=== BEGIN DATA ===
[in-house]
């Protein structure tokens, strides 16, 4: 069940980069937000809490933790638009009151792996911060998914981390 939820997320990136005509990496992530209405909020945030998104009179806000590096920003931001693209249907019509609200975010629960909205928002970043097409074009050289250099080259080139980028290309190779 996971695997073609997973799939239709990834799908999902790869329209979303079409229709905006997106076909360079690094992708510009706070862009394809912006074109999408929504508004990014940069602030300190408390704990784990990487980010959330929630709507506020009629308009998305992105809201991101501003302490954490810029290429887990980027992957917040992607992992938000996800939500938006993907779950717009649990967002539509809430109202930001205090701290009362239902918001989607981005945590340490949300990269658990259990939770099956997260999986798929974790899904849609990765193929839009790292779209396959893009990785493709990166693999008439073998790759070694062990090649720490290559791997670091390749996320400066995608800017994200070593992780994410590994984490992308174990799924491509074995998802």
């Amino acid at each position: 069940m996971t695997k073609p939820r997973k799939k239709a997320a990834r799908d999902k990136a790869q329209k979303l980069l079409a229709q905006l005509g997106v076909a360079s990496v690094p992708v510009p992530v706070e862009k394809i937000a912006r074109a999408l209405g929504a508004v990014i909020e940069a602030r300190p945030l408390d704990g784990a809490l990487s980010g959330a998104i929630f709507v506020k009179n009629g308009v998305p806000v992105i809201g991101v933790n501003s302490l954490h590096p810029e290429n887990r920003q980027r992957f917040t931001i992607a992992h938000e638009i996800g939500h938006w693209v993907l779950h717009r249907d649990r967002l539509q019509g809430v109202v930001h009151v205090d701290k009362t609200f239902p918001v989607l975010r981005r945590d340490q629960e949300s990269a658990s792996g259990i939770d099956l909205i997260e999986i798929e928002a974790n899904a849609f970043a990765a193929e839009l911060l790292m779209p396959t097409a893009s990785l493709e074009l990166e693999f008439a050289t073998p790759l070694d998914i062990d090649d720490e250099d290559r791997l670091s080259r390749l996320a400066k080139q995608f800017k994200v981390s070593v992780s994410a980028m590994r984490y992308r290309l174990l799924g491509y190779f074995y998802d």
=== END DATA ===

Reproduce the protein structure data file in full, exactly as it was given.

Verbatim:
[in-house]
């Protein structure tokens, strides 16, 4: 069940980069937000809490933790638009009151792996911060998914981390 939820997320990136005509990496992530209405909020945030998104009179806000590096920003931001693209249907019509609200975010629960909205928002970043097409074009050289250099080259080139980028290309190779 996971695997073609997973799939239709990834799908999902790869329209979303079409229709905006997106076909360079690094992708510009706070862009394809912006074109999408929504508004990014940069602030300190408390704990784990990487980010959330929630709507506020009629308009998305992105809201991101501003302490954490810029290429887990980027992957917040992607992992938000996800939500938006993907779950717009649990967002539509809430109202930001205090701290009362239902918001989607981005945590340490949300990269658990259990939770099956997260999986798929974790899904849609990765193929839009790292779209396959893009990785493709990166693999008439073998790759070694062990090649720490290559791997670091390749996320400066995608800017994200070593992780994410590994984490992308174990799924491509074995998802």
């Amino acid at each position: 069940m996971t695997k073609p939820r997973k799939k239709a997320a990834r799908d999902k990136a790869q329209k979303l980069l079409a229709q905006l005509g997106v076909a360079s990496v690094p992708v510009p992530v706070e862009k394809i937000a912006r074109a999408l209405g929504a508004v990014i909020e940069a602030r300190p945030l408390d704990g784990a809490l990487s980010g959330a998104i929630f709507v506020k009179n009629g308009v998305p806000v992105i809201g991101v933790n501003s302490l954490h590096p810029e290429n887990r920003q980027r992957f917040t931001i992607a992992h938000e638009i996800g939500h938006w693209v993907l779950h717009r249907d649990r967002l539509q019509g809430v109202v930001h009151v205090d701290k009362t609200f239902p918001v989607l975010r981005r945590d340490q629960e949300s990269a658990s792996g259990i939770d099956l909205i997260e999986i798929e928002a974790n899904a849609f970043a990765a193929e839009l911060l790292m779209p396959t097409a893009s990785l493709e074009l990166e693999f008439a050289t073998p790759l070694d998914i062990d090649d720490e250099d290559r791997l670091s080259r390749l996320a400066k080139q995608f800017k994200v981390s070593v992780s994410a980028m590994r984490y992308r290309l174990l799924g491509y190779f074995y998802d």